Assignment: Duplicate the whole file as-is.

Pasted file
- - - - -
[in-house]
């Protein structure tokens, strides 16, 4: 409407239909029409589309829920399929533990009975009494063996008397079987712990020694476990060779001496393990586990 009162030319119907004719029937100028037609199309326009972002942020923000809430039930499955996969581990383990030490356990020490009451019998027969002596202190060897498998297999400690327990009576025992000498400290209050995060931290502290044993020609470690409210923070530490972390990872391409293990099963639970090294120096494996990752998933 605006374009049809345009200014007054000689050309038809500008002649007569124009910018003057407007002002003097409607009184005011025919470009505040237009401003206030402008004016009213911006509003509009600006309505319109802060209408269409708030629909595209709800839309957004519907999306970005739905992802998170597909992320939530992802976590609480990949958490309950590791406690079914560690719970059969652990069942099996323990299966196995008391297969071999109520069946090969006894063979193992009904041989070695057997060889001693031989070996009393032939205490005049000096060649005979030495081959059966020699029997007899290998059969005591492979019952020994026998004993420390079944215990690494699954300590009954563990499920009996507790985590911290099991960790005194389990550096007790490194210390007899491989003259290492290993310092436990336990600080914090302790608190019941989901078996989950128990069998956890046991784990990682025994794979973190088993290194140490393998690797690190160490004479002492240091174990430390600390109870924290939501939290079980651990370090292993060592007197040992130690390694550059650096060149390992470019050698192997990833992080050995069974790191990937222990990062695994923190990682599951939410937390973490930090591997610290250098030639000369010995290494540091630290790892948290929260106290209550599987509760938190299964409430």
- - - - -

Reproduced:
[in-house]
């Protein structure tokens, strides 16, 4: 409407239909029409589309829920399929533990009975009494063996008397079987712990020694476990060779001496393990586990 009162030319119907004719029937100028037609199309326009972002942020923000809430039930499955996969581990383990030490356990020490009451019998027969002596202190060897498998297999400690327990009576025992000498400290209050995060931290502290044993020609470690409210923070530490972390990872391409293990099963639970090294120096494996990752998933 605006374009049809345009200014007054000689050309038809500008002649007569124009910018003057407007002002003097409607009184005011025919470009505040237009401003206030402008004016009213911006509003509009600006309505319109802060209408269409708030629909595209709800839309957004519907999306970005739905992802998170597909992320939530992802976590609480990949958490309950590791406690079914560690719970059969652990069942099996323990299966196995008391297969071999109520069946090969006894063979193992009904041989070695057997060889001693031989070996009393032939205490005049000096060649005979030495081959059966020699029997007899290998059969005591492979019952020994026998004993420390079944215990690494699954300590009954563990499920009996507790985590911290099991960790005194389990550096007790490194210390007899491989003259290492290993310092436990336990600080914090302790608190019941989901078996989950128990069998956890046991784990990682025994794979973190088993290194140490393998690797690190160490004479002492240091174990430390600390109870924290939501939290079980651990370090292993060592007197040992130690390694550059650096060149390992470019050698192997990833992080050995069974790191990937222990990062695994923190990682599951939410937390973490930090591997610290250098030639000369010995290494540091630290790892948290929260106290209550599987509760938190299964409430």